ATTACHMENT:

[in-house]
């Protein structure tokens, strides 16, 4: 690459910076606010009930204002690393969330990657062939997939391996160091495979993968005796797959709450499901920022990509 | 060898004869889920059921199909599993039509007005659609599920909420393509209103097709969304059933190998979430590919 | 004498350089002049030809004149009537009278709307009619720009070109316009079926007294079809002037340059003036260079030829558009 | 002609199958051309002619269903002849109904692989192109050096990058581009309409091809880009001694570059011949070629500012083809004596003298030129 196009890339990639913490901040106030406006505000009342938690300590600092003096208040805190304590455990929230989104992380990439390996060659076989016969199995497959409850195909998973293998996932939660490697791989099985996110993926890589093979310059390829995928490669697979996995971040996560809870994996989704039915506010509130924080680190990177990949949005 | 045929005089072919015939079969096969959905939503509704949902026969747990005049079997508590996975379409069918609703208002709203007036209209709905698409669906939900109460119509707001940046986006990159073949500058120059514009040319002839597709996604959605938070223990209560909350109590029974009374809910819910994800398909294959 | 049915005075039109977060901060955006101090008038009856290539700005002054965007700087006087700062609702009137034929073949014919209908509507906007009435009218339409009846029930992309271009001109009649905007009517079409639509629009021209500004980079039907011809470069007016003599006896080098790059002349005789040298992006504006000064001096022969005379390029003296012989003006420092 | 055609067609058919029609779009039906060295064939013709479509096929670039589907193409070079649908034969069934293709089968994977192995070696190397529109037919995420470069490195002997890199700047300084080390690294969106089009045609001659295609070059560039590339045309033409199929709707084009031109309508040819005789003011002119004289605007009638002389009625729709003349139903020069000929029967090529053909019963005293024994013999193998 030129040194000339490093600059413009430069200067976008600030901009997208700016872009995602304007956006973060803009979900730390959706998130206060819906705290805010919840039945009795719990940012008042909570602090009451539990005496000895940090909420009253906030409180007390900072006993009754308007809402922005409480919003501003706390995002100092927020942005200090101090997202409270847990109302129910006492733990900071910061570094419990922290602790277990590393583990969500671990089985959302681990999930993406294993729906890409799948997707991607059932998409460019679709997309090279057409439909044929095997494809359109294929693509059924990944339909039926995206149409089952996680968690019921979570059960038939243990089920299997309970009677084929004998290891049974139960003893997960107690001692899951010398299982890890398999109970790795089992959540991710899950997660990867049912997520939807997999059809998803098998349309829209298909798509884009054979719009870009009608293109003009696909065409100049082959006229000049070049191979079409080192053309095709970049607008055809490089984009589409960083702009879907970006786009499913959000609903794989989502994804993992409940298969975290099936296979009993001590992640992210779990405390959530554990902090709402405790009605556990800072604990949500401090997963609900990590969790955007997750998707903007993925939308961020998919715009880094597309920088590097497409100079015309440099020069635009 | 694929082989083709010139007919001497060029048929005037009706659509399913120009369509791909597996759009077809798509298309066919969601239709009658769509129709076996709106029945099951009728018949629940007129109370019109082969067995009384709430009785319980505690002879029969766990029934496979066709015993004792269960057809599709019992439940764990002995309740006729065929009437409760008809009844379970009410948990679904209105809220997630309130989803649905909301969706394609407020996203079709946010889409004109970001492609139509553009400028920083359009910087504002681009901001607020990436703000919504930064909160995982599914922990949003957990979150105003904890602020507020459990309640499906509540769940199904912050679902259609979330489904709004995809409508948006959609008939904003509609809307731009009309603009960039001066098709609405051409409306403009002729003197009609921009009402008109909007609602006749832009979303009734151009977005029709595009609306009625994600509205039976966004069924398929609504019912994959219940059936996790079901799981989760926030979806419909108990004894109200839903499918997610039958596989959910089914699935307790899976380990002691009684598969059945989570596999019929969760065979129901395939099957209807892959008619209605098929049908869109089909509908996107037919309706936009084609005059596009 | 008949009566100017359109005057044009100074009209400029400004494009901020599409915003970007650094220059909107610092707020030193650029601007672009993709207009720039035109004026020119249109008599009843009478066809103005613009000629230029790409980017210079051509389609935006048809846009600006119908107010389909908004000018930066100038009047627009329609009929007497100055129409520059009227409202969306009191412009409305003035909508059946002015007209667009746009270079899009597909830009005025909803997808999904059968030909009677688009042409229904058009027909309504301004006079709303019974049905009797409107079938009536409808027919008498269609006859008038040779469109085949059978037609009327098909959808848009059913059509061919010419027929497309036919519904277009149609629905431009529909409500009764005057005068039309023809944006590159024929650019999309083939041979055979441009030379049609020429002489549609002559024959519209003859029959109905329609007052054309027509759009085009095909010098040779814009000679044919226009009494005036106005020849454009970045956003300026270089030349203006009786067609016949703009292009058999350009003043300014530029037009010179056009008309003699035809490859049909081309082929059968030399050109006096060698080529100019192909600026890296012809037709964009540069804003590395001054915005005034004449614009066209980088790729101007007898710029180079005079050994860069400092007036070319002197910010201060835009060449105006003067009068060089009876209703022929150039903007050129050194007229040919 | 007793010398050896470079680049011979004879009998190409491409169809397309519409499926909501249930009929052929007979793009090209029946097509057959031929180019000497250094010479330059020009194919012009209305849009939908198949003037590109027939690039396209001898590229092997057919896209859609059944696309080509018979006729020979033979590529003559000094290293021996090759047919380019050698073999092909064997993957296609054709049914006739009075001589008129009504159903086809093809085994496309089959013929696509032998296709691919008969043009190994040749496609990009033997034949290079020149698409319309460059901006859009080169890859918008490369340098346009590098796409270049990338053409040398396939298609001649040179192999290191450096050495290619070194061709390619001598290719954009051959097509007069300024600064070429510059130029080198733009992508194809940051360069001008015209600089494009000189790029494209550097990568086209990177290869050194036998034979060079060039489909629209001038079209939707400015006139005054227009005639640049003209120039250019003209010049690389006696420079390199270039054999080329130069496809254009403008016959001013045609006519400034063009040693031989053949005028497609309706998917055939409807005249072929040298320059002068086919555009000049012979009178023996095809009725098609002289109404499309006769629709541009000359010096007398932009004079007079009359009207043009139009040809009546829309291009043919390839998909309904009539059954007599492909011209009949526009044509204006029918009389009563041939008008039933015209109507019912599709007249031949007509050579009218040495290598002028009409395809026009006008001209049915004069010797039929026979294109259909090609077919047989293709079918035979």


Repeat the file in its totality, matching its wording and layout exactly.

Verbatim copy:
[in-house]
């Protein structure tokens, strides 16, 4: 690459910076606010009930204002690393969330990657062939997939391996160091495979993968005796797959709450499901920022990509 | 060898004869889920059921199909599993039509007005659609599920909420393509209103097709969304059933190998979430590919 | 004498350089002049030809004149009537009278709307009619720009070109316009079926007294079809002037340059003036260079030829558009 | 002609199958051309002619269903002849109904692989192109050096990058581009309409091809880009001694570059011949070629500012083809004596003298030129 196009890339990639913490901040106030406006505000009342938690300590600092003096208040805190304590455990929230989104992380990439390996060659076989016969199995497959409850195909998973293998996932939660490697791989099985996110993926890589093979310059390829995928490669697979996995971040996560809870994996989704039915506010509130924080680190990177990949949005 | 045929005089072919015939079969096969959905939503509704949902026969747990005049079997508590996975379409069918609703208002709203007036209209709905698409669906939900109460119509707001940046986006990159073949500058120059514009040319002839597709996604959605938070223990209560909350109590029974009374809910819910994800398909294959 | 049915005075039109977060901060955006101090008038009856290539700005002054965007700087006087700062609702009137034929073949014919209908509507906007009435009218339409009846029930992309271009001109009649905007009517079409639509629009021209500004980079039907011809470069007016003599006896080098790059002349005789040298992006504006000064001096022969005379390029003296012989003006420092 | 055609067609058919029609779009039906060295064939013709479509096929670039589907193409070079649908034969069934293709089968994977192995070696190397529109037919995420470069490195002997890199700047300084080390690294969106089009045609001659295609070059560039590339045309033409199929709707084009031109309508040819005789003011002119004289605007009638002389009625729709003349139903020069000929029967090529053909019963005293024994013999193998 030129040194000339490093600059413009430069200067976008600030901009997208700016872009995602304007956006973060803009979900730390959706998130206060819906705290805010919840039945009795719990940012008042909570602090009451539990005496000895940090909420009253906030409180007390900072006993009754308007809402922005409480919003501003706390995002100092927020942005200090101090997202409270847990109302129910006492733990900071910061570094419990922290602790277990590393583990969500671990089985959302681990999930993406294993729906890409799948997707991607059932998409460019679709997309090279057409439909044929095997494809359109294929693509059924990944339909039926995206149409089952996680968690019921979570059960038939243990089920299997309970009677084929004998290891049974139960003893997960107690001692899951010398299982890890398999109970790795089992959540991710899950997660990867049912997520939807997999059809998803098998349309829209298909798509884009054979719009870009009608293109003009696909065409100049082959006229000049070049191979079409080192053309095709970049607008055809490089984009589409960083702009879907970006786009499913959000609903794989989502994804993992409940298969975290099936296979009993001590992640992210779990405390959530554990902090709402405790009605556990800072604990949500401090997963609900990590969790955007997750998707903007993925939308961020998919715009880094597309920088590097497409100079015309440099020069635009 | 694929082989083709010139007919001497060029048929005037009706659509399913120009369509791909597996759009077809798509298309066919969601239709009658769509129709076996709106029945099951009728018949629940007129109370019109082969067995009384709430009785319980505690002879029969766990029934496979066709015993004792269960057809599709019992439940764990002995309740006729065929009437409760008809009844379970009410948990679904209105809220997630309130989803649905909301969706394609407020996203079709946010889409004109970001492609139509553009400028920083359009910087504002681009901001607020990436703000919504930064909160995982599914922990949003957990979150105003904890602020507020459990309640499906509540769940199904912050679902259609979330489904709004995809409508948006959609008939904003509609809307731009009309603009960039001066098709609405051409409306403009002729003197009609921009009402008109909007609602006749832009979303009734151009977005029709595009609306009625994600509205039976966004069924398929609504019912994959219940059936996790079901799981989760926030979806419909108990004894109200839903499918997610039958596989959910089914699935307790899976380990002691009684598969059945989570596999019929969760065979129901395939099957209807892959008619209605098929049908869109089909509908996107037919309706936009084609005059596009 | 008949009566100017359109005057044009100074009209400029400004494009901020599409915003970007650094220059909107610092707020030193650029601007672009993709207009720039035109004026020119249109008599009843009478066809103005613009000629230029790409980017210079051509389609935006048809846009600006119908107010389909908004000018930066100038009047627009329609009929007497100055129409520059009227409202969306009191412009409305003035909508059946002015007209667009746009270079899009597909830009005025909803997808999904059968030909009677688009042409229904058009027909309504301004006079709303019974049905009797409107079938009536409808027919008498269609006859008038040779469109085949059978037609009327098909959808848009059913059509061919010419027929497309036919519904277009149609629905431009529909409500009764005057005068039309023809944006590159024929650019999309083939041979055979441009030379049609020429002489549609002559024959519209003859029959109905329609007052054309027509759009085009095909010098040779814009000679044919226009009494005036106005020849454009970045956003300026270089030349203006009786067609016949703009292009058999350009003043300014530029037009010179056009008309003699035809490859049909081309082929059968030399050109006096060698080529100019192909600026890296012809037709964009540069804003590395001054915005005034004449614009066209980088790729101007007898710029180079005079050994860069400092007036070319002197910010201060835009060449105006003067009068060089009876209703022929150039903007050129050194007229040919 | 007793010398050896470079680049011979004879009998190409491409169809397309519409499926909501249930009929052929007979793009090209029946097509057959031929180019000497250094010479330059020009194919012009209305849009939908198949003037590109027939690039396209001898590229092997057919896209859609059944696309080509018979006729020979033979590529003559000094290293021996090759047919380019050698073999092909064997993957296609054709049914006739009075001589008129009504159903086809093809085994496309089959013929696509032998296709691919008969043009190994040749496609990009033997034949290079020149698409319309460059901006859009080169890859918008490369340098346009590098796409270049990338053409040398396939298609001649040179192999290191450096050495290619070194061709390619001598290719954009051959097509007069300024600064070429510059130029080198733009992508194809940051360069001008015209600089494009000189790029494209550097990568086209990177290869050194036998034979060079060039489909629209001038079209939707400015006139005054227009005639640049003209120039250019003209010049690389006696420079390199270039054999080329130069496809254009403008016959001013045609006519400034063009040693031989053949005028497609309706998917055939409807005249072929040298320059002068086919555009000049012979009178023996095809009725098609002289109404499309006769629709541009000359010096007398932009004079007079009359009207043009139009040809009546829309291009043919390839998909309904009539059954007599492909011209009949526009044509204006029918009389009563041939008008039933015209109507019912599709007249031949007509050579009218040495290598002028009409395809026009006008001209049915004069010797039929026979294109259909090609077919047989293709079918035979």